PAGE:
CFAP Part Two Announcement Coming This Week

As recently as September 1, Ag Secretary Sonny Perdue said USDA was finishing up writing the rules for the second round of the Coronavirus Food Assistance Program. Late last week at a stop in Iowa, the secretary said the rules have been written and they’ll be announced this week. The Bismarck Tribune says the first $16 billion in funding during the first round of the program was geared to the first quarter of 2020. The idea was to just get the aid out the door as quickly as possible to whoever needed it. Round two of the program will factor in more producer feedback to make it a program that works best for the people who truly need it. Farm Journal’s Ag Web Dot Com says payments in the second round will compensate producers for any losses they had from April 15 through the end of 2020. The deadline for applying during the first round of CFAP is this Friday, September 11. He says round two payments will go to the same commodities they did in the first round. There won’t be any money for ethanol producers and other agricultural commodities seeking aid because of COVID-19. Perdue says he doesn’t have the necessary authority from Congress to make those particular payments.


USGC Working on Expanding Ethanol Demand in Asia

The U.S. Grains Council says a boom in demand for hand sanitizer in South Korea since COVID-19 began is likely not a surprise. However, the related jump in U.S. ethanol imports into the country to meet that need might be more of a surprise. The rising demand is opening doors for the U.S. Grains Council to build new partnerships to expand demand potential for ethanol across Asia, both for industrial uses and fuel. The USGC Director in South Korea says COVID-19 has altered ethanol markets around the world. The demand for U.S. ethanol in South Korea for industrial use has increased significantly due to the high demand for sanitizers in South Korea and throughout the region. Despite the short-term impact, fuel ethanol demand remains viable for expansion in the future, and USGC says the council is working to increase market access in individual countries across the Asian region. South Korea imported 58.9 million gallons of U.S. ethanol for industrial use during the first six months of 2020, equivalent to 20.9 million bushels of corn. That’s up 53 percent year-on-year. The total constitutes 55 percent market share. USGC recently met with KC&A, the largest ethanol importer and distributor in Asia to discuss the obstacles and opportunities for ethanol expansion in the region.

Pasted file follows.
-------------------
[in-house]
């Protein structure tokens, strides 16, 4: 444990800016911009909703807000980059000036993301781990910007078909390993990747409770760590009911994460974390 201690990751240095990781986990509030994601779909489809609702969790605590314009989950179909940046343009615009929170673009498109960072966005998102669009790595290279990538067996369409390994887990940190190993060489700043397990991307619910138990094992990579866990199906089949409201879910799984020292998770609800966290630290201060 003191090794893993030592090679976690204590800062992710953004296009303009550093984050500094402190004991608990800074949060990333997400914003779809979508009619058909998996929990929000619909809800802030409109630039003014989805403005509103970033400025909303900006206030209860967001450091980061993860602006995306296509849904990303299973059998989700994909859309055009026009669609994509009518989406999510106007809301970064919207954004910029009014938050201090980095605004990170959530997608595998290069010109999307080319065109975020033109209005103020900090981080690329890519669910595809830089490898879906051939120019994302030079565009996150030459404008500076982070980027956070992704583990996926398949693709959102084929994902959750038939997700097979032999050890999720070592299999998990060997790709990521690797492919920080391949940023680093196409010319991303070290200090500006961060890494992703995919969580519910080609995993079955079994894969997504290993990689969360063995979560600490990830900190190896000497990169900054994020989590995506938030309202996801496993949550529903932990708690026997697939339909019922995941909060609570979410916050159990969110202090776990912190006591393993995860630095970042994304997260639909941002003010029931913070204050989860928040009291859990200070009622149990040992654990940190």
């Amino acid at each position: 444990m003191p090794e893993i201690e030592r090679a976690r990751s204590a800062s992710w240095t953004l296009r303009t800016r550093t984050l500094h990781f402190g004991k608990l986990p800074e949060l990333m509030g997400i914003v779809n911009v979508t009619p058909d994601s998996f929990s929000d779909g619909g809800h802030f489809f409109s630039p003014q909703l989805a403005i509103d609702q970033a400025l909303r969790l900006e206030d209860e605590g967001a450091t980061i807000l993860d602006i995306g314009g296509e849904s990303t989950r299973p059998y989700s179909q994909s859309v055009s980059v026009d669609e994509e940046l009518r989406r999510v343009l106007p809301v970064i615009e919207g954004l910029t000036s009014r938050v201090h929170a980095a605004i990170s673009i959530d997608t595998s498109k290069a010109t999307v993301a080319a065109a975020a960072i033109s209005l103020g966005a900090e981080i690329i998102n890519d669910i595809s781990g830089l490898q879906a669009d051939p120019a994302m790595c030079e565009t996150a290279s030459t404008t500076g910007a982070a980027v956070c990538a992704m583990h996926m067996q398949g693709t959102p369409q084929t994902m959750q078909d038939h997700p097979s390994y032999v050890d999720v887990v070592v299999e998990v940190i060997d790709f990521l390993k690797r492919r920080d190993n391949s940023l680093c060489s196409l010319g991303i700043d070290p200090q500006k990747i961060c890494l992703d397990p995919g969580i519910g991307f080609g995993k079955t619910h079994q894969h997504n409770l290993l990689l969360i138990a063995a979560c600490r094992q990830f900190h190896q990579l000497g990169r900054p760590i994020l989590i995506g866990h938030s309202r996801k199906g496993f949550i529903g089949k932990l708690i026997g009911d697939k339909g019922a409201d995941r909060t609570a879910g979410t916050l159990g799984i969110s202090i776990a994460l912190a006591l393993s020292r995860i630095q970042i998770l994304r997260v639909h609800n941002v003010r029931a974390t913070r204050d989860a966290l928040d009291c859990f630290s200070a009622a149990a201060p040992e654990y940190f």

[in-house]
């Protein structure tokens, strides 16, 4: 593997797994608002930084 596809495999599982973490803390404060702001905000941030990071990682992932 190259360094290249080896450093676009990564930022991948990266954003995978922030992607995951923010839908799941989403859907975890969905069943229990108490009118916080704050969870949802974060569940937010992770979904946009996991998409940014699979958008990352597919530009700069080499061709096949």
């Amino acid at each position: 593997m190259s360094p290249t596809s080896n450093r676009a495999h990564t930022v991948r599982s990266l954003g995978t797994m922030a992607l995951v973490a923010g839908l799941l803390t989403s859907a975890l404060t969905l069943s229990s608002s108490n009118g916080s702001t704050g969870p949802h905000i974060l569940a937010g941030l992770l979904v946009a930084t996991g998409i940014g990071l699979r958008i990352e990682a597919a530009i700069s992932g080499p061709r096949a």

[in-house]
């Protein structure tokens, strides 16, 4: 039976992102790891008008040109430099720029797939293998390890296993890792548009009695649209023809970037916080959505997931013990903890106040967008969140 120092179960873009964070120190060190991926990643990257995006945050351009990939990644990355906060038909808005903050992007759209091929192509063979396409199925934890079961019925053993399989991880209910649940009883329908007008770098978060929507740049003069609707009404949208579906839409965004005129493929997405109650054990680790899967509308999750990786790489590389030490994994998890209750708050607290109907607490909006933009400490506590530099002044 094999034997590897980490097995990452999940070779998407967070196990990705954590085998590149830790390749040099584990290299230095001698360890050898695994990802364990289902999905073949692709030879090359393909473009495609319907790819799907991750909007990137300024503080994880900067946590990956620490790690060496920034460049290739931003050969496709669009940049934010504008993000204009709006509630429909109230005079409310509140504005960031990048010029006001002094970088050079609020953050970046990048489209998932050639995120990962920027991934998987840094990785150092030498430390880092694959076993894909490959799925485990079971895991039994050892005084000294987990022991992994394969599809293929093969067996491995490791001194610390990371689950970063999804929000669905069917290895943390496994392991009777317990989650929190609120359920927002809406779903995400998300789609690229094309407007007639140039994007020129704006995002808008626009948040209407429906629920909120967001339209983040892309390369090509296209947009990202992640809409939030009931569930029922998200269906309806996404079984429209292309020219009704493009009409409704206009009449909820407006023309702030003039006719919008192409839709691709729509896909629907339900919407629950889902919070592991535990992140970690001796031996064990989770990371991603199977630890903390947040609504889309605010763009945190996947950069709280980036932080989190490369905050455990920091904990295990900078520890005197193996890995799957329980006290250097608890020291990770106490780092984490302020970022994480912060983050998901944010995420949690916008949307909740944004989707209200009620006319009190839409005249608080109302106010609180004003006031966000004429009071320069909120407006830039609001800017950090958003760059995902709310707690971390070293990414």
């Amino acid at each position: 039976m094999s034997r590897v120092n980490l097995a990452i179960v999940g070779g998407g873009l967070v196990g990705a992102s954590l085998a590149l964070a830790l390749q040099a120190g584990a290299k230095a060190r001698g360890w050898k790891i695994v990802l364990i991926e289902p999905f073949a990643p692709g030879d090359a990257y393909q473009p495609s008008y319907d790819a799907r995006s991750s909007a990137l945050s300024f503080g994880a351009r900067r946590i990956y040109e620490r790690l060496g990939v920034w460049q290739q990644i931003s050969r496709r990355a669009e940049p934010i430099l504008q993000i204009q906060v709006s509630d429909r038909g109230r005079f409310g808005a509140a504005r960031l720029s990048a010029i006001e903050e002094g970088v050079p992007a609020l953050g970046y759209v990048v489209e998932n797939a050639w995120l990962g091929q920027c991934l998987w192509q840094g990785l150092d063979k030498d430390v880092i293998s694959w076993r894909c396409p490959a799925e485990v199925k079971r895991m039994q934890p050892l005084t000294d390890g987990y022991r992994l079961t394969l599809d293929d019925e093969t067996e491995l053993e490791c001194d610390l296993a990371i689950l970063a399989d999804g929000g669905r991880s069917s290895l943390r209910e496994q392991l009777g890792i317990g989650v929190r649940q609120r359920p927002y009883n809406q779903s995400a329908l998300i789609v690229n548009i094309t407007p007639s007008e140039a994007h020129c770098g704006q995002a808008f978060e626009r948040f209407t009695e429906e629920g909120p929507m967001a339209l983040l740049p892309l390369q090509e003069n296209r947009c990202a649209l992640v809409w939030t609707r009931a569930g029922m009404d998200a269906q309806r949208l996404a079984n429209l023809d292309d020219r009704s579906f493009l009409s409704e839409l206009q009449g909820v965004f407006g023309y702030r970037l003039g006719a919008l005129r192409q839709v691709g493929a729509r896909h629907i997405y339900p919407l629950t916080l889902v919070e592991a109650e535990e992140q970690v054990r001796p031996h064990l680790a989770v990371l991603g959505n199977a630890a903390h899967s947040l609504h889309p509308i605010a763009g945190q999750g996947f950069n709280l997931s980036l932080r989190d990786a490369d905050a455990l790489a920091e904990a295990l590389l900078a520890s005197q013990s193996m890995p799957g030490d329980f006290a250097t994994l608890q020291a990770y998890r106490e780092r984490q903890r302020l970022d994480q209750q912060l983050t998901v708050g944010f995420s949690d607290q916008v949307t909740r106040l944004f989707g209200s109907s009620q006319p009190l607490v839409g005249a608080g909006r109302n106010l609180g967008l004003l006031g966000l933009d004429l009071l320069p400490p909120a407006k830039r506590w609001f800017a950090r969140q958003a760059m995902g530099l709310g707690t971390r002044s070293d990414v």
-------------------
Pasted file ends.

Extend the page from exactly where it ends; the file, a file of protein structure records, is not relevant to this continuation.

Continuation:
National Sorghum Producers and BASF Partner to Offer Scholarship Opportunity

The National Sorghum Foundation and BASF announced a joint scholarship offer for the 2020-2021 academic year. “The National Sorghum Foundation is excited to continue to partner with BASF in supporting students who excel in academics, leadership, and service to their communities and universities,” says NSF Chairman Larry Lambright. “We look forward to providing deserving students with the financial assistance necessary to continue their education and success.” Two $2,500 scholarships will be awarded to deserving students pursuing an undergraduate or graduate degree in an agriculturally-related curriculum. Undergraduate applicants must be entering at least their second year of study during the 2020-2021 academic year. Applicants must also have a parent or grandparent who is a member of the National Sorghum Producers. Potential applicants can find more information at

SOURCE: NAFB News Service


By Brian Allmer - The BARN

Brian Allmer & the BARN are members of the National Association of Farm Broadcasting (NAFB), the Colorado FFA Foundation, the Colorado 4H Foundation, the Colorado Farm Show Marketing Committee, 1867 Club Board Member, Denver Ag & Livestock Club Member, the Weld County Fair Board, the Briggsdale FFA Advisory Council, Briggsdale 4H Club Beef Leader & Founder / Coordinator of the Briggsdale Classic Open Jackpot Show.